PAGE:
The Galaxy A8 Star is the most costly Galaxy A smartphone Samsung has launched in recent history of the mid-range lineup. But unlike other A series phones, the Galaxy A8 Star isn’t widely available. So whta is the Samsung A8 Star Price?
Samsung A8 Star Price
It was initially launched in South Korea and China, and it has now made its way to India with a price tag of ₹34,990 (roughly $495). We have already given our opinion on some of the A8 Star’s strengths, which are its high-resolution rear cameras, impressive performance, and excellent battery life. Today, we bring you the rest of our Galaxy A8 Star review and our final verdict on the device.
Galaxy A8 Star review: Design
The Galaxy A8 Star initially caught everyone’s attention for its iPhone-like design. To be more precise, it’s the way the dual rear camera module is set up that makes the iPhone inspiration so apparent. And, well, with iPhone lookalikes a big hit in the Chinese market, it wasn’t an entirely surprising move to see from Samsung. The design of the A8 Star is, however, classic Samsung in other aspects. It’s got glass on the front and back and metal on the sides for a premium feel, an Infinity display with small bezels and no notch up front, and a rear-mounted fingerprint sensor that’s placed higher than it should be. There’s no water resistance on this phone, though.
The A8 Star also comes with a hybrid SIM slot, so coupled with those high-resolution cameras and big battery, it might be the lack of internal space that forced Samsung to put the fingerprint sensor so high. But it’s becoming inexcusable at this point, because the A8 Star has the fingerprint sensor just too high for it to be convenient for even those with big hands. You shouldn’t have to move the phone around in your hand to access a fingerprint scanner, and it’s just a shame that Samsung hasn’t yet found a solution. Perhaps the company is doing this on purpose, but even if it isn’t, it’s high time it’s fixed.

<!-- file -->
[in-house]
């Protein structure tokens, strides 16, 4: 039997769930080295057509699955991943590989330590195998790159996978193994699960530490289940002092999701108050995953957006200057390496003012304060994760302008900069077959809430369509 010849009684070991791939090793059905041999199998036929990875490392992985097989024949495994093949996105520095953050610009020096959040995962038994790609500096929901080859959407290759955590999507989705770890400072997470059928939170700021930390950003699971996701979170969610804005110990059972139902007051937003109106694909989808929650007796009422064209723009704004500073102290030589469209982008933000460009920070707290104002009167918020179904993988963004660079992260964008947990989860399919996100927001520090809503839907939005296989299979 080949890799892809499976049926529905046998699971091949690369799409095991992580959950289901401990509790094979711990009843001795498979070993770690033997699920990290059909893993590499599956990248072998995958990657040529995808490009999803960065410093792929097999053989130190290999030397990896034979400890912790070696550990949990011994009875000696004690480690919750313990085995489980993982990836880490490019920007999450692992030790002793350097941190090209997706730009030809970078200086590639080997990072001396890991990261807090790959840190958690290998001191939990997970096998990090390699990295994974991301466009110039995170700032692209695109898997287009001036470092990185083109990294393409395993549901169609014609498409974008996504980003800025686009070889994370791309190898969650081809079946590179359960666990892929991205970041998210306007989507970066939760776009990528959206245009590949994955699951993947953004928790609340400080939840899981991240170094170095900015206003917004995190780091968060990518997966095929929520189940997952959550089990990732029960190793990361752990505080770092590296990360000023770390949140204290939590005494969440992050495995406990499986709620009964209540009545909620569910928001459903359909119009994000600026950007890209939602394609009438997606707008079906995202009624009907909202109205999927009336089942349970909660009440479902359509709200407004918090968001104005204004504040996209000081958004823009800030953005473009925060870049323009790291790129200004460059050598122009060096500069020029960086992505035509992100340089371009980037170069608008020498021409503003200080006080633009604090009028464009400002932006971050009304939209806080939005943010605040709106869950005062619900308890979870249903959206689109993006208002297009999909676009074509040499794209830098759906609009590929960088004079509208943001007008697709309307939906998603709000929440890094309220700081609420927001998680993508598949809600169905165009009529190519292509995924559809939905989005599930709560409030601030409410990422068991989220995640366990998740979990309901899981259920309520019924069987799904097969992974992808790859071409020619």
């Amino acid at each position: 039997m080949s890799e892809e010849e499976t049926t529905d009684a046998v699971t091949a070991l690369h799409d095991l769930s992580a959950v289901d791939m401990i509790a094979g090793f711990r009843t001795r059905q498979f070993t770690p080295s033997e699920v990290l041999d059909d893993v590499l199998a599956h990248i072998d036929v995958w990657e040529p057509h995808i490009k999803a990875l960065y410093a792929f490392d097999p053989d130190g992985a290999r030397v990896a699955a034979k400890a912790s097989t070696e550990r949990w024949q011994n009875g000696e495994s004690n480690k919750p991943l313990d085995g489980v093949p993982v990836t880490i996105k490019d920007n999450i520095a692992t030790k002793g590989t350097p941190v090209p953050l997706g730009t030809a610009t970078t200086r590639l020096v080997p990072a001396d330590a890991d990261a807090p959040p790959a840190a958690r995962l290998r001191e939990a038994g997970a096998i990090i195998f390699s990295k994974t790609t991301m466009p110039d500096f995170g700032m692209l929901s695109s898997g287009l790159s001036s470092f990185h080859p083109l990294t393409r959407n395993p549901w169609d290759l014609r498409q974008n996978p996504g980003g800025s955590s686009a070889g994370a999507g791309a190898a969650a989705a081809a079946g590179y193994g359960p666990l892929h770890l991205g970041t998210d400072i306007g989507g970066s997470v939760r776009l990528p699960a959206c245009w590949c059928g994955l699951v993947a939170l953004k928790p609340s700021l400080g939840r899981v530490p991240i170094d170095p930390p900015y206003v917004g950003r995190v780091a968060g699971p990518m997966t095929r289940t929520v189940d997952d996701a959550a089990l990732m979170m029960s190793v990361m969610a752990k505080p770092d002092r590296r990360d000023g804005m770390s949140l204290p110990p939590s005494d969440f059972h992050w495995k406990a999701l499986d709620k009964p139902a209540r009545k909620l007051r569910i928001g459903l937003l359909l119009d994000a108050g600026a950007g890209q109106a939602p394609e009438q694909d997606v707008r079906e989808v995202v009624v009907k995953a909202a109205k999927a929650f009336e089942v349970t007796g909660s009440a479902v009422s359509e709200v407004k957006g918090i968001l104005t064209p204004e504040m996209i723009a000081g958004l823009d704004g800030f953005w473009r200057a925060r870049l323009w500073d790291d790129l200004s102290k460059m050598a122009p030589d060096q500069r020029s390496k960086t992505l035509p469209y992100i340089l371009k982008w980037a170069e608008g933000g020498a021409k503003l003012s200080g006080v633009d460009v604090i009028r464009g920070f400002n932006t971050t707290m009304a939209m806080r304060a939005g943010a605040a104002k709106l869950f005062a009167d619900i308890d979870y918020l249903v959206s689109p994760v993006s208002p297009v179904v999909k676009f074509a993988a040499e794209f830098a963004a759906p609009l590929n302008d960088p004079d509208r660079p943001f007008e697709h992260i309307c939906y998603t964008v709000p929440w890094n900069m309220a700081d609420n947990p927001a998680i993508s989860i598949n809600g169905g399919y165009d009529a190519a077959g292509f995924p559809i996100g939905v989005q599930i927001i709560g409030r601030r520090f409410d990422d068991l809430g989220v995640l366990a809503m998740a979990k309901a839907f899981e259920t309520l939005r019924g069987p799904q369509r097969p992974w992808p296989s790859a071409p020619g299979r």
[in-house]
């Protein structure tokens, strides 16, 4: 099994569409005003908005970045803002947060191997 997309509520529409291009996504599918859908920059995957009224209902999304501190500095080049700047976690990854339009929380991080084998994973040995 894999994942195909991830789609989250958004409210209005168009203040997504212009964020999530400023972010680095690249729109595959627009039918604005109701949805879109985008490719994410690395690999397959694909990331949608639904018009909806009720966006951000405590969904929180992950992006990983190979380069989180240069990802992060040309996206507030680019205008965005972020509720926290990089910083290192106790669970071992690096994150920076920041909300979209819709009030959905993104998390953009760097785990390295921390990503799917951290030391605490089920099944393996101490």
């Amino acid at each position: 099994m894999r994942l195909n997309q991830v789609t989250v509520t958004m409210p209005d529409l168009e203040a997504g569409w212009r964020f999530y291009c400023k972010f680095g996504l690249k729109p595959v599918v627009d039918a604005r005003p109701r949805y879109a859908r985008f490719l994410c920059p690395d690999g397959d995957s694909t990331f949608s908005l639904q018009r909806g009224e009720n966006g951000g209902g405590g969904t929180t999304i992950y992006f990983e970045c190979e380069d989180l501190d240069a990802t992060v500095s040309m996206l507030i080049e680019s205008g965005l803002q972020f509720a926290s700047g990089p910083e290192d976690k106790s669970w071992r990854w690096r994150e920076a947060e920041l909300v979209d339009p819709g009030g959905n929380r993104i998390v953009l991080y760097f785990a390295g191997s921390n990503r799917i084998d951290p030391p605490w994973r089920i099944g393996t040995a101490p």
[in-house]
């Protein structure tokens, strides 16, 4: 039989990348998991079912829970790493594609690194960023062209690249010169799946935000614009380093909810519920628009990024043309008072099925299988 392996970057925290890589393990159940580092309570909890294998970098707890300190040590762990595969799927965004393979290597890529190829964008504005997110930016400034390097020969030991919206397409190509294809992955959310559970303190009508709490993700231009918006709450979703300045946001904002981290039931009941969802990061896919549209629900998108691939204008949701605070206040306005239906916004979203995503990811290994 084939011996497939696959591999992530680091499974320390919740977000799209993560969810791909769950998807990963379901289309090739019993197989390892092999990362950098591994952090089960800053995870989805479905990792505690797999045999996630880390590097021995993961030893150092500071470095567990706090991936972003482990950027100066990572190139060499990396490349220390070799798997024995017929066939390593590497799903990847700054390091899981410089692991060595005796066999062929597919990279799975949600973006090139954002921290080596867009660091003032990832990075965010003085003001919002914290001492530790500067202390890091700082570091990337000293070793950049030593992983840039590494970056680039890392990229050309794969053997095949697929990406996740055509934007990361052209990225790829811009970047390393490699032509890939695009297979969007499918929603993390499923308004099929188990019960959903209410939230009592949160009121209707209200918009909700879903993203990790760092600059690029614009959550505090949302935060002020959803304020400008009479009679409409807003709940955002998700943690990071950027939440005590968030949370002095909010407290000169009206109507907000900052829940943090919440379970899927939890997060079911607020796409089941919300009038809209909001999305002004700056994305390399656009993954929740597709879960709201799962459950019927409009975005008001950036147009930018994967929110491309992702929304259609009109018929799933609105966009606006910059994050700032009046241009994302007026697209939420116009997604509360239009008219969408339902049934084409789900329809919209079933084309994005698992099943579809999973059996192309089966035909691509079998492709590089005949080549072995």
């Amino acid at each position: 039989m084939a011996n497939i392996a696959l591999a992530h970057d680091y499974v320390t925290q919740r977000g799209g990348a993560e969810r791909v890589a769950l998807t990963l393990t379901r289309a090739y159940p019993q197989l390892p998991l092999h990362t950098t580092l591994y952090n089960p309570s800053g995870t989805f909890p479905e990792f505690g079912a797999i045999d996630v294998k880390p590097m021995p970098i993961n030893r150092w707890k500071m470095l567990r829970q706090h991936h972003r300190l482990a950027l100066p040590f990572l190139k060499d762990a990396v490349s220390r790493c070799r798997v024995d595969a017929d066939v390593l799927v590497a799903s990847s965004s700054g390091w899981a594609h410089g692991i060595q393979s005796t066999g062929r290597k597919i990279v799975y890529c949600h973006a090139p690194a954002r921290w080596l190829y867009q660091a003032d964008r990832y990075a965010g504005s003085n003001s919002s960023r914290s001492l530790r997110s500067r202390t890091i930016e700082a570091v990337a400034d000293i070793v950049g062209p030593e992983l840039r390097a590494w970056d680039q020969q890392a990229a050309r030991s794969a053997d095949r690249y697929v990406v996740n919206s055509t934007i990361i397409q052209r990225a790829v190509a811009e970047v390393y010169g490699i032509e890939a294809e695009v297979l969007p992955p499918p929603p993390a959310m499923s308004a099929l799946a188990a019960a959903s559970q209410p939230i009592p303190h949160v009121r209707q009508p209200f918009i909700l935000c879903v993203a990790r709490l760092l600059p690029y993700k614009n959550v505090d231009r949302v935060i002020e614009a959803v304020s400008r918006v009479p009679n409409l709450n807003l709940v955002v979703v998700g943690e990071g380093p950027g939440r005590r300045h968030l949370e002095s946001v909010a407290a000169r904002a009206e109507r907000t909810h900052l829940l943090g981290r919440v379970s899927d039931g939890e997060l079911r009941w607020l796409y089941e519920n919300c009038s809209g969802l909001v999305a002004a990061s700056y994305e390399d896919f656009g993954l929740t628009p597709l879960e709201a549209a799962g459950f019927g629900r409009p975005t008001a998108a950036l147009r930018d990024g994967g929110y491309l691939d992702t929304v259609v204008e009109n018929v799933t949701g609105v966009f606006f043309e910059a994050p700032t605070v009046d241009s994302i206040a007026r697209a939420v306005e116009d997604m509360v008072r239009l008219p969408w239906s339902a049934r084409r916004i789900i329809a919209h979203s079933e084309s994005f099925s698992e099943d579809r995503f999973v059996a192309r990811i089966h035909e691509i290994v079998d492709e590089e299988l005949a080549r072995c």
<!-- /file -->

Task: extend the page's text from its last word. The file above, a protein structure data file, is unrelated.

The Galaxy A8 Star is special for being the first mid-range Galaxy to sport a dedicated Bixby key. Somehow, I’ve rarely pressed the Bixby key accidentally on the A8 Star compared to the flagships, so rare that I had nearly forgotten the button exists. If you have been skeptical of Samsung pushing Bixby on its devices, that should come as good news. Those who want to give Bixby a chance can do so now without having to spend a premium on one of Samsung’s flagship phones.
The 6.3-inch Super AMOLED Full HD+ (2220×1080) Infinity display on the Galaxy A8 Star is pretty good, as expected. Deep blacks, vivid colors, and wide viewing angles are all here, with the option to shift to have more lifelike colors by switching to the Basic display mode. The bezels, however, aren’t as low as one would like, especially on the top and bottom. It’s the same story with other mid-range Galaxy phones with Infinity displays, and while Samsung is steering clear of notches, the competition has been stepping up its game and that might require the Korean giant to come up with an even more compact design. Hopefully, that will happen sooner rather than later.
Before you ask, yes, the software navigation keys are customizable. The area around the home button isn’t pressure sensitive like it is on Samsung’s flagships, so the fingerprint sensor is the best way for you to quickly unlock the phone despite its problematic placement. You also get facial recognition, but that remains somewhat flaky in poor lighting conditions.